As big jobs speech looms, 77% say Obama has nation on wrong track
It could be worse.
But not much.
With only 427 days left before Americans pass judgment on Barack Obama's presidency, nearly eight out of 10 of them say in a poll that they believe the country is seriously off on the wrong track.
That 77% is up 17 points just this year. And it's the highest since George W. Bush went back to Texas.
Here's how bad the new ABC News/Washington Post Poll is for Obama: The good news for now is that by only a 2-to-1 margin (34%-17%), respondents say the Democrat's efforts on the economy have done more harm than good.
After all, with recorded unemployment at 9.1%, no new jobs created last month and no outlook for improvement, the number could be 3-to-1. And it may well become that. No wonder Rick Perry entered the Republican race.
It's so bad that Vice President Joe Biden may want to look around for a new top of the ticket in 2012, lest he lose his job and that lucrative rent on the guest house from the Secret Service agents protecting him.
Even less-than-conservative websites like salon.com are publishing anguished articles nowadays such as "What Democrats Can Do About Obama."
The former state senator appeared Monday at a Detroit Labor Council rally.
Introducing the nation's chief executive, Teamsters President James Hoffa Jr. appealed for union members to follow Obama's campaign promise to shun harsh partisanship and to reason and work together with political opponents such as the "tea party" to build a better America for everyone.
Well, no, actually Hoffa didn't do that. He said many things about the tea party. But here's the Hoffa action sentence:
"Let's take these sons of bitches out and give America back to an America where we belong."
Tea Party Express chairwoman Amy Kremer said Hoffa's "inexcusable" and "inappropriate and uncivil rhetoric" amount to "a call for violence on peaceful tea party members, which include many Teamster members."
ABC News' Jake Tapper and Mary Bruce asked for White House comment. You will be shocked to learn that presidential spokesmen declined to comment on the union president's call to take out tea party people, presumably not in a social dating sense.
This comes about two weeks after Joe Biden called tea party people "terrorists" and the same day he called them "barbarians" in a Cincinnati labor speech.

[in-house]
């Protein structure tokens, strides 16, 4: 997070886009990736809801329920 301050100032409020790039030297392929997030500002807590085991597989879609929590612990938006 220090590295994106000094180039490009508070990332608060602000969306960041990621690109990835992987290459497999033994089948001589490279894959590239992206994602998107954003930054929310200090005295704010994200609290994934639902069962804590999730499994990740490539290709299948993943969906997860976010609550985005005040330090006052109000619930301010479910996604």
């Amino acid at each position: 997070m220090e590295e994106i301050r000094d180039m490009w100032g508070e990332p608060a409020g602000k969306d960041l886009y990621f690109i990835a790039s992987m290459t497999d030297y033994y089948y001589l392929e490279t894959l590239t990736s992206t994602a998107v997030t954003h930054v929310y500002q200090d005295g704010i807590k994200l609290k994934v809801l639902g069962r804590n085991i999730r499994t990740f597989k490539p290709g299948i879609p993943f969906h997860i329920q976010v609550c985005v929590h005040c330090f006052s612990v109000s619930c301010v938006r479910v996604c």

The new ABC News poll also revealed that a record 62% of respondents say they disapprove of Obama's work on the economy. In a measure of intensity that analysts called "striking," nearly half the respondents (47%) said they "strongly" disapprove of Obama's performance, while barely 15% strongly approve.
Usually when Obama gets in trouble like this, the Real Good Talker does two things: He schedules a round of fundraisers to hear the paying crowds cheer ("Thank you. Thank you. Be seated.") and he announces a "major speech" to fix things up. Oh, look! He's scheduled a major speech for Thursday night to talk about a jobs plan after 961 days in office.
Since all his other jobs speeches in recent months haven't worked, maybe one more will.
You know, how Obama inherited a huge economic hole and how he knows the recovery is insufficient (or nonexistent, depending on your employment status) and how he really wants Congress to finally get off its collective duff and do something about the problem that he and Joe said was fixed two years ago. Especially those pesky Republicans who didn't control either house back then.
In Detroit Monday, a tieless Obama warned Republicans, who were not numerous in the crowd, that if the GOP didn't accept the new job and spending ideas that he hasn't detailed yet, he is going to take his case to the American people.
Judging by the steady decline in Obama's job approval all summer and his pathetic numbers in this latest poll, Republicans can only hope that the Democrat carries through on that threat.
-- Andrew Malcolm
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Upper photo: President Obama at a Labor Day rally in Detroit. Credit: Bill Pugliano / Getty Images
Lower photo: Teamsters President James Hoffa Jr. at the Labor Day rally. Credit: Bill Pugliano / Getty Images